Controversial plans to redevelop one of Inverkeithing’s most prominent sites have been given the green light, The Courier has learned.
Council officials have rubber-stamped proposals to convert the iconic Queens Hotel in Church Street into flats and shop units after just two letters of objection were lodged by local residents.
The blueprint has been knocked back twice before in recent years, firstly in 2008 when the former South West Area Committee said it would have a detrimental effect on the vitality and viability of the town centre, and then again in 2014 when the applicant failed to conclude a legal agreement relating to a financial contribution toward education provision, affordable housing and play area provision.
Despite that though, the plan has been revived and has now been given the go ahead by planning officers — despite some local concerns.
The proposal will see the Queens Hotel’s notable façade retained but most of the building converted into five upper flats and two shops or offices on the ground floor.
The rear of the hotel will, however, be knocked down and replaced by a three-storey terrace of 11 flats and associated car parking, while the neighbouring building at 2-6 Church Street will also be demolished to be replaced by two shops with six flats above.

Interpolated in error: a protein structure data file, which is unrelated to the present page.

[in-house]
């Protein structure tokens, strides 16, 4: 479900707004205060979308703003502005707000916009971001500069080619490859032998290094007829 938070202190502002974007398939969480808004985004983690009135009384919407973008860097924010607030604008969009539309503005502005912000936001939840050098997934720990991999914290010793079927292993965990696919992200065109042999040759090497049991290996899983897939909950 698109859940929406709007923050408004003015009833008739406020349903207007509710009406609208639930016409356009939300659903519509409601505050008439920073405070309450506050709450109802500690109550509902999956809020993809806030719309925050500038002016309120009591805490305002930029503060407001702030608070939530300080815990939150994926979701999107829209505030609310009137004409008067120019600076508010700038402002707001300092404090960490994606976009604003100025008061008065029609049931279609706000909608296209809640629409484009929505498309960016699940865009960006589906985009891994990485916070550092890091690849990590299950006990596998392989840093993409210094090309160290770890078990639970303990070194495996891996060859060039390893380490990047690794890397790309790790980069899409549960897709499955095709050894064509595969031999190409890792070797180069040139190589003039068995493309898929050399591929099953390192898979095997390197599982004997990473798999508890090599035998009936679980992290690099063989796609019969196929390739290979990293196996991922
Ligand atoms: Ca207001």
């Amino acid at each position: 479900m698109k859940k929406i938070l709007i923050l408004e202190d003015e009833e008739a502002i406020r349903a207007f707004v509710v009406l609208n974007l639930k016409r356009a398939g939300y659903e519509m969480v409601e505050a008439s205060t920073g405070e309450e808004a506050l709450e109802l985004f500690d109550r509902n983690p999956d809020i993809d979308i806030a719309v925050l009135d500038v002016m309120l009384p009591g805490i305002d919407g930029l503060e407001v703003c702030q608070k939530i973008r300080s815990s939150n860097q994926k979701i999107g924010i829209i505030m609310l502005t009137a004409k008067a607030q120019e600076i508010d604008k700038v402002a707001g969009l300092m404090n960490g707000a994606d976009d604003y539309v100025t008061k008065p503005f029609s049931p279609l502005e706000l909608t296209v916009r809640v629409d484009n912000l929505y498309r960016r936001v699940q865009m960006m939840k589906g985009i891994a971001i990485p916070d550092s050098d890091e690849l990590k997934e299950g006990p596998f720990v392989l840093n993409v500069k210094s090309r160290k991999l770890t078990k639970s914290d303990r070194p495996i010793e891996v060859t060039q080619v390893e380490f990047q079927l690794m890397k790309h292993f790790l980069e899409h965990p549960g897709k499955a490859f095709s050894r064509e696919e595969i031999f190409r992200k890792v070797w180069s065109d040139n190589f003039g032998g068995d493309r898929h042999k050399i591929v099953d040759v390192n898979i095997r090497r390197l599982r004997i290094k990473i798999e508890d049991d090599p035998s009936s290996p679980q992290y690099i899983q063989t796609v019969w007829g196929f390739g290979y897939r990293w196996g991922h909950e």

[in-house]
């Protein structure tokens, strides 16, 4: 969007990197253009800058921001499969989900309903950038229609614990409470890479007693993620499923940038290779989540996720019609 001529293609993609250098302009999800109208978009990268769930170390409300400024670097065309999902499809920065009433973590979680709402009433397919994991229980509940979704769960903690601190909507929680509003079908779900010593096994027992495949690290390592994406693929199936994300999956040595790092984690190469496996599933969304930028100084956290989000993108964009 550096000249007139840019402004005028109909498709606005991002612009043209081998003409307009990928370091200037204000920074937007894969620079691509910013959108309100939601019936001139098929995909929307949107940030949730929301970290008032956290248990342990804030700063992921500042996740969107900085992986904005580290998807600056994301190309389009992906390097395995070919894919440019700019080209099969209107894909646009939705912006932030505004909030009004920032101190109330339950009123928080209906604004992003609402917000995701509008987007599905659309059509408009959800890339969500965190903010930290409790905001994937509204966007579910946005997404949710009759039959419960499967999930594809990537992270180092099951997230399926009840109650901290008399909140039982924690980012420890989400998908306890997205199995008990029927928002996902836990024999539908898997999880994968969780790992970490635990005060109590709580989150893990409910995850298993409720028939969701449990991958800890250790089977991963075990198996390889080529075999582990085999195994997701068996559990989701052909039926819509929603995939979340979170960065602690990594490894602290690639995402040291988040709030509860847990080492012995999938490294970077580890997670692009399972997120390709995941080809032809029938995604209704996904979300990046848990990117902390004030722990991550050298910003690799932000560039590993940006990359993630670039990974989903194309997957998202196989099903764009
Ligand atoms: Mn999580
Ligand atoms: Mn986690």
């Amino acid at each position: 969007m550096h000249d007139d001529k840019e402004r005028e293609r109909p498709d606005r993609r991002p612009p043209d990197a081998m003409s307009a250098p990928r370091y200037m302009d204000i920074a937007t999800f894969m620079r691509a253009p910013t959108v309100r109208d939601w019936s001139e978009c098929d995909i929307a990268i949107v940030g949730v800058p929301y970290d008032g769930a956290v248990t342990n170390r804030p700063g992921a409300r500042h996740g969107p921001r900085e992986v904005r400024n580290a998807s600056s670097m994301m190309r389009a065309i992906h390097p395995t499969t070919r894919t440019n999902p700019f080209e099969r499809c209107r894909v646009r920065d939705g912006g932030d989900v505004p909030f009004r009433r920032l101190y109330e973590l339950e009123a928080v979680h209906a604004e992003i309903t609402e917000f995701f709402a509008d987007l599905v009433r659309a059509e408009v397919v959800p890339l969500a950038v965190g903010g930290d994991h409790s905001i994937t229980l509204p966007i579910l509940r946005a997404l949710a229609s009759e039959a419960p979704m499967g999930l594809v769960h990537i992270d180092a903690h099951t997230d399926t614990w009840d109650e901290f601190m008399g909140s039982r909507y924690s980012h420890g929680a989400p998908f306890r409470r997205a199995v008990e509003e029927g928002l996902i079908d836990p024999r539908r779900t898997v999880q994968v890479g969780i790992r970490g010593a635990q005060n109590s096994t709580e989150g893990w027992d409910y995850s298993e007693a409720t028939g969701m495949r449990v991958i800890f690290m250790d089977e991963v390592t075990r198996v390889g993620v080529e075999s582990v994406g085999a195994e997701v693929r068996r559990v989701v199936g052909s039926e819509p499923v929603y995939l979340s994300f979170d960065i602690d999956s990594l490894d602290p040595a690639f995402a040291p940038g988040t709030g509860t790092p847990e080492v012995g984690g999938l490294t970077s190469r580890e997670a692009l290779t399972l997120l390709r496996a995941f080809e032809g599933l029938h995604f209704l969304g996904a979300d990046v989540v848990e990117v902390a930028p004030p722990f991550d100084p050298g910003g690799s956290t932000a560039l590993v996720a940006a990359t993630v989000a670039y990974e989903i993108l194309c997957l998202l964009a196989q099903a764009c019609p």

Planners have given the go ahead subject to conditions, saying the “respectful” contemporary and traditional design of the development will have a “positive contribution to the immediate historical surroundings”.
Not everyone is happy with the transformation though.
One of two formal objectors described the proposal as “unsustainable” and said it sought to “maximise financial gain by overdeveloping a small pocket of land in an already built up area”.
“Housing may be a concern for Inverkeithing, however, this application is not the solution for this particular space,” the objector added.
“There are several other sites that are more suitable for the development of housing than this proposal.
“Removing the hotel as a business will have a negative effect on the viability of the High Street in terms of economic growth and drawing locals and tourists into the High Street as a whole
“The character of the High Street will not be enhanced by this proposal.
“I also do not believe that such a proposal would see the light of day in other coastal towns such as Culross, Aberdour or Limekilns, where conservation areas seem to carry more gravitas than in Inverkeithing even though historically Inverkeithing has been a Royal Burgh since 1145.”
The Queens Hotel was granted C-listed status in 2004 and is one of the few high Victorian facades to have been retained in the town.